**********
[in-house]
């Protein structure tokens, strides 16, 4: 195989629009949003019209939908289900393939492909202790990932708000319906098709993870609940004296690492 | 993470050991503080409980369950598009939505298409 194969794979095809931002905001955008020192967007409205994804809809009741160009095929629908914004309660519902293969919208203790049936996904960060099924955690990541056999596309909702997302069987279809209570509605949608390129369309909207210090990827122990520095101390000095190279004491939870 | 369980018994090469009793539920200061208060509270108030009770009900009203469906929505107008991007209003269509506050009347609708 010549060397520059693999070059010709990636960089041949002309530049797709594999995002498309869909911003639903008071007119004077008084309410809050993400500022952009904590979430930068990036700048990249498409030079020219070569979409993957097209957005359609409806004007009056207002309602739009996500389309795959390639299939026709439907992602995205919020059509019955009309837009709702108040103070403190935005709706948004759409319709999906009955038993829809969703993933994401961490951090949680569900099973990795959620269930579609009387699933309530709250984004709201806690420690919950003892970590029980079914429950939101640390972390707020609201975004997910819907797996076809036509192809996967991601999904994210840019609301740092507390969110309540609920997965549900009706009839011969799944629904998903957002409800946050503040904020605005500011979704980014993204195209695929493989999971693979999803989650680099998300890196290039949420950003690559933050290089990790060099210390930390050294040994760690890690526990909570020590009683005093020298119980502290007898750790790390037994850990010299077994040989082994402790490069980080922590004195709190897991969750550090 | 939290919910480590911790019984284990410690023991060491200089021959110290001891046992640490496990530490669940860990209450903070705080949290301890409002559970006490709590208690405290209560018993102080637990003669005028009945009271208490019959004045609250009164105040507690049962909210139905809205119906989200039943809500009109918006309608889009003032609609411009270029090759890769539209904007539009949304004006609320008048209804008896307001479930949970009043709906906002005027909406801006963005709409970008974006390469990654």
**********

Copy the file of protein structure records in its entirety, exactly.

[in-house]
């Protein structure tokens, strides 16, 4: 195989629009949003019209939908289900393939492909202790990932708000319906098709993870609940004296690492 | 993470050991503080409980369950598009939505298409 194969794979095809931002905001955008020192967007409205994804809809009741160009095929629908914004309660519902293969919208203790049936996904960060099924955690990541056999596309909702997302069987279809209570509605949608390129369309909207210090990827122990520095101390000095190279004491939870 | 369980018994090469009793539920200061208060509270108030009770009900009203469906929505107008991007209003269509506050009347609708 010549060397520059693999070059010709990636960089041949002309530049797709594999995002498309869909911003639903008071007119004077008084309410809050993400500022952009904590979430930068990036700048990249498409030079020219070569979409993957097209957005359609409806004007009056207002309602739009996500389309795959390639299939026709439907992602995205919020059509019955009309837009709702108040103070403190935005709706948004759409319709999906009955038993829809969703993933994401961490951090949680569900099973990795959620269930579609009387699933309530709250984004709201806690420690919950003892970590029980079914429950939101640390972390707020609201975004997910819907797996076809036509192809996967991601999904994210840019609301740092507390969110309540609920997965549900009706009839011969799944629904998903957002409800946050503040904020605005500011979704980014993204195209695929493989999971693979999803989650680099998300890196290039949420950003690559933050290089990790060099210390930390050294040994760690890690526990909570020590009683005093020298119980502290007898750790790390037994850990010299077994040989082994402790490069980080922590004195709190897991969750550090 | 939290919910480590911790019984284990410690023991060491200089021959110290001891046992640490496990530490669940860990209450903070705080949290301890409002559970006490709590208690405290209560018993102080637990003669005028009945009271208490019959004045609250009164105040507690049962909210139905809205119906989200039943809500009109918006309608889009003032609609411009270029090759890769539209904007539009949304004006609320008048209804008896307001479930949970009043709906906002005027909406801006963005709409970008974006390469990654």